EFF’s review of the secretive, unconstitutional NSA mass surveillance that is still occurring today.
In April, we saw two disappointing actions by the Foreign Intelligence Surveillance Court. First, the court unsealed a ruling from November 2015 that formally approved the FBI to use information collected through the NSA’s warrantless surveillance programs in general criminal investigations. While we applaud the court’s move to unseal the ruling in the first place, we’re disappointed that this virtually un-appealable decision condones the use of information collected without a warrant–under a sweeping surveillance program for “foreign intelligence” purposes–in domestic criminal investigations.
The court also made public a ruling granting the FBI’s request to obtain and retain call records, even if those records were not relevant to an investigation.
On the Hill
Congress started off 2016 particularly attuned to concerns about NSA surveillance after The Wall Street Journal reported at the very tail end of 2015 that the NSA was eavesdropping on phone calls between members of Congress, Israeli officials, and interest groups. This is just one example of the troubling surveillance the NSA conducts under overly broad and often mysterious authorities like Section 702 and Executive Order 12333. Both of those can be used to “target” sweeping groups of people and types of communications.
At the time, we pointed out the many other reasons congressional communications could end up in the hands of the NSA–including communicating with officials at the United Nations or discussing trade issues with foreign trading partners–and we urged members of Congress to ask tough questions about how their communications were collected and shared by the NSA.
Section 702 is not set to expire until the end of 2017, but Congress started thinking about reauthorizing as early as January, when the House Judiciary Committee announced a closed-door, members only meeting to discuss the surveillance authority.
The committee briefly debated–but failed to pass–Section 702 reforms when it considered the USA FREEDOM Act in 2015, and we looked forward to the debate around many much-needed changes to the law. But the closed-door meeting shut out participation from everyone except members of the intelligence community, so we joined two-dozen other organizations in calling on the committee to hold open hearings.
A closed meeting “continues the excessive secrecy that has contributed to the surveillance abuses we have seen in recent years and to their adverse effects upon both our civil liberties and economic growth,” we wrote, arguing instead for open hearings to allow input from privacy and civil liberties advocates and promote transparency.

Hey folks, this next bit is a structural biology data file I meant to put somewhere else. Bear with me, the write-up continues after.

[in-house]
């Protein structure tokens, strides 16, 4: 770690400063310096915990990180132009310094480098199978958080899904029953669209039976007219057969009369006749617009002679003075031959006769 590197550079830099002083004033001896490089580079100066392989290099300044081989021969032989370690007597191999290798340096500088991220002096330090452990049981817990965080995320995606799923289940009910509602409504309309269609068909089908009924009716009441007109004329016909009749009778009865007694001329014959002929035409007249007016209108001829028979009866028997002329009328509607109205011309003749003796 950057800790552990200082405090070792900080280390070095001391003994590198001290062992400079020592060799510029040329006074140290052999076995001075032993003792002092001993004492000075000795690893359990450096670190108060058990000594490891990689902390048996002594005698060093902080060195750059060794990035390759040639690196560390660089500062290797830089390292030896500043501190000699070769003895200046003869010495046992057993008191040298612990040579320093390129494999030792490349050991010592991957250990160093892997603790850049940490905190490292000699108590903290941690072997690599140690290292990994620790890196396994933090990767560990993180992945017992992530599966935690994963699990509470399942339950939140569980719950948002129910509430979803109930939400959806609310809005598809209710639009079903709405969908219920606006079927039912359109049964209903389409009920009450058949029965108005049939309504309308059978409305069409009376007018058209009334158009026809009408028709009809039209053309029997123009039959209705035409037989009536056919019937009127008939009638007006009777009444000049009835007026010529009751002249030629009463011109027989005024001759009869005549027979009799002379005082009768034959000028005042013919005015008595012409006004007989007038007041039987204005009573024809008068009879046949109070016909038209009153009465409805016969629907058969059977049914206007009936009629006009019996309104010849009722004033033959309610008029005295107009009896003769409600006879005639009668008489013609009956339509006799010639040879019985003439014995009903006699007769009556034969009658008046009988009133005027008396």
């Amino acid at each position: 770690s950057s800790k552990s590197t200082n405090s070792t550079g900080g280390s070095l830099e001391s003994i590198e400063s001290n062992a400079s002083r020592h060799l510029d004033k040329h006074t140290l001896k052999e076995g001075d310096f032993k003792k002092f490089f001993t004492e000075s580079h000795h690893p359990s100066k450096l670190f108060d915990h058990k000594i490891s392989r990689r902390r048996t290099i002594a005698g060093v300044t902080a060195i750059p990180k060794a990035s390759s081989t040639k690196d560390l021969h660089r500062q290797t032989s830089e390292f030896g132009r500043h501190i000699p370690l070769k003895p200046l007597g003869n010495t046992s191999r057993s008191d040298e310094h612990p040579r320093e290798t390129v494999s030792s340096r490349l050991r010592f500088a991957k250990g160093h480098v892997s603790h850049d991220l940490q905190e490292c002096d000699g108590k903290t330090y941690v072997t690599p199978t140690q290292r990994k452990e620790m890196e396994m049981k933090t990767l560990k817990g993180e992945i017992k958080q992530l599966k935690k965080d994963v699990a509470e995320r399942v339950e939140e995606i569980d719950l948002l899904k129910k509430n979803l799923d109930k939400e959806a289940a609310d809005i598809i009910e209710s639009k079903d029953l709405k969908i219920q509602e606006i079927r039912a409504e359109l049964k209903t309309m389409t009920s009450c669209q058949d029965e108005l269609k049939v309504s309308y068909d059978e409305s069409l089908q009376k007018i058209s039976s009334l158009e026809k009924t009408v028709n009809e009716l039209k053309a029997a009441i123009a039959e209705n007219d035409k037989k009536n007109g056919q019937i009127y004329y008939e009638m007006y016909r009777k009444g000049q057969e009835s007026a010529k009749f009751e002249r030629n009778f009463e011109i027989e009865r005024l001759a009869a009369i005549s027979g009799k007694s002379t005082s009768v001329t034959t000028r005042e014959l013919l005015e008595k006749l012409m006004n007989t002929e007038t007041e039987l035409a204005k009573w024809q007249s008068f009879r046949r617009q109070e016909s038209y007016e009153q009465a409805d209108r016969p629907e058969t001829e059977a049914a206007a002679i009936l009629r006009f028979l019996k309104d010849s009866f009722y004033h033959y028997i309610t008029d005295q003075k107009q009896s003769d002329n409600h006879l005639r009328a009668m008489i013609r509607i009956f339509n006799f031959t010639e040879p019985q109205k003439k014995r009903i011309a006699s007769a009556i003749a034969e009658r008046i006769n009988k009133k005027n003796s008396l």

Months later, the Senate Judiciary Committee held an open hearing on Section 702, featuring testimony from civil liberties advocates and highlighting crippling knowledge gaps around the law’s implementation, which make it impossible to conduct effective oversight of the surveillance programs.
One point driven home during the hearing was the fact that no oneincluding members of Congress tasked with overseeing these surveillance programsseems to know how many Americans have their communications swept up by surveillance under Section 702, which is supposed to be aimed at individuals abroad.
“When the public lacks even a rough sense of the scope of the government’s surveillance program, they have no way of knowing if the government is striking the right balance, whether we are safeguarding our national security without trampling on our citizens’ fundamental privacy rights,” committee member and vocal privacy advocate Sen. Al Franken said during the hearing. “But the public can’t know if we succeed in striking that balance if they don’t even have the most basic information about our major surveillance programs.”
The hearing also highlighted concerns about minimization procedures–or steps taken to ensure that irrelevant data about Americans incidentally swept up is deleted–applied to information collected under Section 702. Then-Chairman of the Privacy and Civil Liberties Oversight Board told lawmakers that intelligence officials don’t follow minimization procedures, which call for deletion of information about innocent Americans. “What the Board’s report found is that in fact information is never deleted,” he said. “It sits in the databases for five years, or sometimes longer.”
As Congress continues to debate reauthorizing Section 702 ahead of the 2017 deadline, we hope lawmakers will push for more information about how many innocent Americans are impacted by these sweeping programs and what measures, if any, effectively protect their privacy.